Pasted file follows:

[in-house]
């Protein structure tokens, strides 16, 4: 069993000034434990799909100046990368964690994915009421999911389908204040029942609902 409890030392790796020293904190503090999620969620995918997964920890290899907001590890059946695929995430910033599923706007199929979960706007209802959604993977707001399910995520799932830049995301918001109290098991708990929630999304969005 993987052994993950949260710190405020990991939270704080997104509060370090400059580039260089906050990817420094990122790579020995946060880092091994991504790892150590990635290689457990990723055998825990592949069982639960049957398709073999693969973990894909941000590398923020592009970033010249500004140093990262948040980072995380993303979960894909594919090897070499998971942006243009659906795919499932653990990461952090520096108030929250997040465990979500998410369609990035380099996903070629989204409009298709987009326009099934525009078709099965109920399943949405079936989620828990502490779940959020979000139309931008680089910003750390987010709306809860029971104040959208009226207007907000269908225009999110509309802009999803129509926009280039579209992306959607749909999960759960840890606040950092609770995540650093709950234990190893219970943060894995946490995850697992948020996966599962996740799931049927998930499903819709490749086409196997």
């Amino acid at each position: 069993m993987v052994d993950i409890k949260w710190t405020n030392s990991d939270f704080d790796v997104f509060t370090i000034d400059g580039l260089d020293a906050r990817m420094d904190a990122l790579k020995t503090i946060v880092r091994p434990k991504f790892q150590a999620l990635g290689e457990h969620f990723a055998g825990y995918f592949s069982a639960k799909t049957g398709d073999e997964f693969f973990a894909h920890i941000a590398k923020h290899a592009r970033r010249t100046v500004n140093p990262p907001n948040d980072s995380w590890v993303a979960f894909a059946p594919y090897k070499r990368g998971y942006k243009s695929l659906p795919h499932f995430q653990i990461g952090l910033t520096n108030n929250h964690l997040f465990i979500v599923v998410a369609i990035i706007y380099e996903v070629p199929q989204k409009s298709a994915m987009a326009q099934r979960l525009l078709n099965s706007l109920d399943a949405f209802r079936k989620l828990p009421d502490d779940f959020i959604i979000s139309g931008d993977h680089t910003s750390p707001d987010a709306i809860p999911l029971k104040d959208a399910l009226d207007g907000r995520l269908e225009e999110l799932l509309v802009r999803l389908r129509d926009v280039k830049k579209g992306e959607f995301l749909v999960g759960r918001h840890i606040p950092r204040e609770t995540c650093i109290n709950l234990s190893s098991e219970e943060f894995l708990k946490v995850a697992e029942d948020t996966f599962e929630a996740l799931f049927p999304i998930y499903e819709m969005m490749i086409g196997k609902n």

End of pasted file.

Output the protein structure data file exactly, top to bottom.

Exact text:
[in-house]
């Protein structure tokens, strides 16, 4: 069993000034434990799909100046990368964690994915009421999911389908204040029942609902 409890030392790796020293904190503090999620969620995918997964920890290899907001590890059946695929995430910033599923706007199929979960706007209802959604993977707001399910995520799932830049995301918001109290098991708990929630999304969005 993987052994993950949260710190405020990991939270704080997104509060370090400059580039260089906050990817420094990122790579020995946060880092091994991504790892150590990635290689457990990723055998825990592949069982639960049957398709073999693969973990894909941000590398923020592009970033010249500004140093990262948040980072995380993303979960894909594919090897070499998971942006243009659906795919499932653990990461952090520096108030929250997040465990979500998410369609990035380099996903070629989204409009298709987009326009099934525009078709099965109920399943949405079936989620828990502490779940959020979000139309931008680089910003750390987010709306809860029971104040959208009226207007907000269908225009999110509309802009999803129509926009280039579209992306959607749909999960759960840890606040950092609770995540650093709950234990190893219970943060894995946490995850697992948020996966599962996740799931049927998930499903819709490749086409196997």
């Amino acid at each position: 069993m993987v052994d993950i409890k949260w710190t405020n030392s990991d939270f704080d790796v997104f509060t370090i000034d400059g580039l260089d020293a906050r990817m420094d904190a990122l790579k020995t503090i946060v880092r091994p434990k991504f790892q150590a999620l990635g290689e457990h969620f990723a055998g825990y995918f592949s069982a639960k799909t049957g398709d073999e997964f693969f973990a894909h920890i941000a590398k923020h290899a592009r970033r010249t100046v500004n140093p990262p907001n948040d980072s995380w590890v993303a979960f894909a059946p594919y090897k070499r990368g998971y942006k243009s695929l659906p795919h499932f995430q653990i990461g952090l910033t520096n108030n929250h964690l997040f465990i979500v599923v998410a369609i990035i706007y380099e996903v070629p199929q989204k409009s298709a994915m987009a326009q099934r979960l525009l078709n099965s706007l109920d399943a949405f209802r079936k989620l828990p009421d502490d779940f959020i959604i979000s139309g931008d993977h680089t910003s750390p707001d987010a709306i809860p999911l029971k104040d959208a399910l009226d207007g907000r995520l269908e225009e999110l799932l509309v802009r999803l389908r129509d926009v280039k830049k579209g992306e959607f995301l749909v999960g759960r918001h840890i606040p950092r204040e609770t995540c650093i109290n709950l234990s190893s098991e219970e943060f894995l708990k946490v995850a697992e029942d948020t996966f599962e929630a996740l799931f049927p999304i998930y499903e819709m969005m490749i086409g196997k609902n």